From the Stars and Stripes archives

We never intruded, Bucher insists

Cmdr. Lloyd Bucher, front left, and USS Pueblo crew members wave to the crowd as they prepare to leave Kimpo Air Base.


By CRAIG GARNER | STARS AND STRIPES Published: December 25, 1968

UNITED NATIONS COMMAND ADVANCE CAMP, Korea — Cmdr. Lloyd M. Bucher, skipper of the Pueblo, said Monday the U.S. Navy intelligence ship was attacked and captured on the high seas and "never did that ship once intrude into the territorial waters of North Korea "

Looking tired and haggard from 11 harsh months of solitary confinement, Bucher traced the reign of terror the 82 crewmen were dealt by their North Korean captors and the courage the crew showed in the face of brutality.

He talked unemotionally to a group of 80 newsmen assembled in a cramped NCO club at the advance camp four miles south of Panmunjom, the truce site where the Pueblo crew walked to freedom.

Bucher said North Korean patrol boats seized the vessel last Jan. 23 when it was 15-16 miles off the coastline. The Communist nation claims its territorial waters extend 12 miles offshore.

He said he surrendered the ship because it would have been nothing but a "slaughter out there" if the Pueblo had resisted the Communist boarding. "I couldn't see them killing the entire crew for no reason at all," he explained.

He also told of brutal beatings the men received with fists, clubs and even four-by-four boards from the North Koreans.

"Commencing the week before last we went through the most concentrated form of terror that I've ever seen or dreamed of," Bucher said.

"There were many occasions when I didn't think I was going to make it," the Pueblo skipper confessed. He said many of the men were in bad shape from malnutrition in addition to the physical beatings.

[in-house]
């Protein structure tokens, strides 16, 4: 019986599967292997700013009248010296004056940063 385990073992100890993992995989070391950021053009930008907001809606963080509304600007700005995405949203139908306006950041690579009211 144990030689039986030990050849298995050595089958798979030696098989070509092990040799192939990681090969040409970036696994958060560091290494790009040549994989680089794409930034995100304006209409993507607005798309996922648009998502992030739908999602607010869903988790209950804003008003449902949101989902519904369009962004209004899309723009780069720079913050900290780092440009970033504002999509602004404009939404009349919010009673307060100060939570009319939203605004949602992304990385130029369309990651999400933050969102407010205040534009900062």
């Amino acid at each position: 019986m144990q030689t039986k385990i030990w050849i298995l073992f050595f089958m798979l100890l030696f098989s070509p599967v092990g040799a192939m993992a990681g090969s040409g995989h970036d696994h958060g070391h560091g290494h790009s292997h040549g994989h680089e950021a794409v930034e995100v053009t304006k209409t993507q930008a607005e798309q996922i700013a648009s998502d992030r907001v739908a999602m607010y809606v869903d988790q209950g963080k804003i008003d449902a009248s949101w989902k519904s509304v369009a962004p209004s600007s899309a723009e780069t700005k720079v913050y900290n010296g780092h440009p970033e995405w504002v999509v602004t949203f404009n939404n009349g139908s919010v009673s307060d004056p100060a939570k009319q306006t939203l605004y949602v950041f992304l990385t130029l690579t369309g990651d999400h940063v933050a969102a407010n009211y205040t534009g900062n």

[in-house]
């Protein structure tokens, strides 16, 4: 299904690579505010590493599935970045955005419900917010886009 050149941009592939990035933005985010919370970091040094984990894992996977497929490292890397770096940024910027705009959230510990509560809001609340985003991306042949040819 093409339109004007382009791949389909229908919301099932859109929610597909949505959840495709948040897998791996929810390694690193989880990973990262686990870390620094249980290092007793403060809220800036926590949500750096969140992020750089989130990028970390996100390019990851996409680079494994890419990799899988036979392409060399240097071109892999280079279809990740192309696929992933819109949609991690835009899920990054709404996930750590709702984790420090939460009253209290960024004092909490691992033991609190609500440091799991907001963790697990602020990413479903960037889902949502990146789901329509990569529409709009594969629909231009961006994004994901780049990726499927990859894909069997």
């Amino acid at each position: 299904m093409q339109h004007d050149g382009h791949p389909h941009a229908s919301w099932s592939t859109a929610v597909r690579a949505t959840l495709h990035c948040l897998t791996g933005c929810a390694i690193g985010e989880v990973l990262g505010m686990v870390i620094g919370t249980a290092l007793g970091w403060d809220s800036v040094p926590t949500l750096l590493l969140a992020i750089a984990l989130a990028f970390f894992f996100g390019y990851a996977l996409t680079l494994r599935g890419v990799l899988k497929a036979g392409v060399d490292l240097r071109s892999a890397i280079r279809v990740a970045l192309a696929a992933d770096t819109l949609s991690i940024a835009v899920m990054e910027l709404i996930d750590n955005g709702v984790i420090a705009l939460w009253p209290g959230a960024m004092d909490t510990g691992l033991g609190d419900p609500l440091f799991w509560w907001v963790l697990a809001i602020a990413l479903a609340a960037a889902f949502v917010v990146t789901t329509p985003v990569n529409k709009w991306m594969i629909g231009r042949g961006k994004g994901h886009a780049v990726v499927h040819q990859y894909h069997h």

Bucher lauded the spirit and faith of the crew throughout the captivity, calling them "the finest bunch of men that I've had the pleasure to serve with."

Bucher throughout the conference was adamant that the Pueblo never edged into North Korea's waters.

He explained that before the intelligence-gathering ship's departure from Japan last January he had prepared an order to his officers that "at no time would the ship approach closer than 14 miles without my presence on the bridge."

"On two or three occasions we went between 13 and 14 miles from land," Bucher said, "but to the best of my knowledge, which is professional, I can tell you that never once did we come as close as 13 miles from the land of North Korea or its offshore islands."

He said all evidence which would show the Pueblo did not violate Communist territorial limits was conveniently destroyed and that the documents the Reds produced were doctored.

In answer to a question about whether all the sophisticated electronic monitoring gear aboard ship had been destroyed, he said his crew had tried to demolish it but was not totally successful.

USS Pueblo crew members applaud as the ship's skipper, Cmdr. Lloyd Bucher, says goodbye to Gen. Charles H. Bonesteel III, commander in chief of the United Nations Command in Korea.

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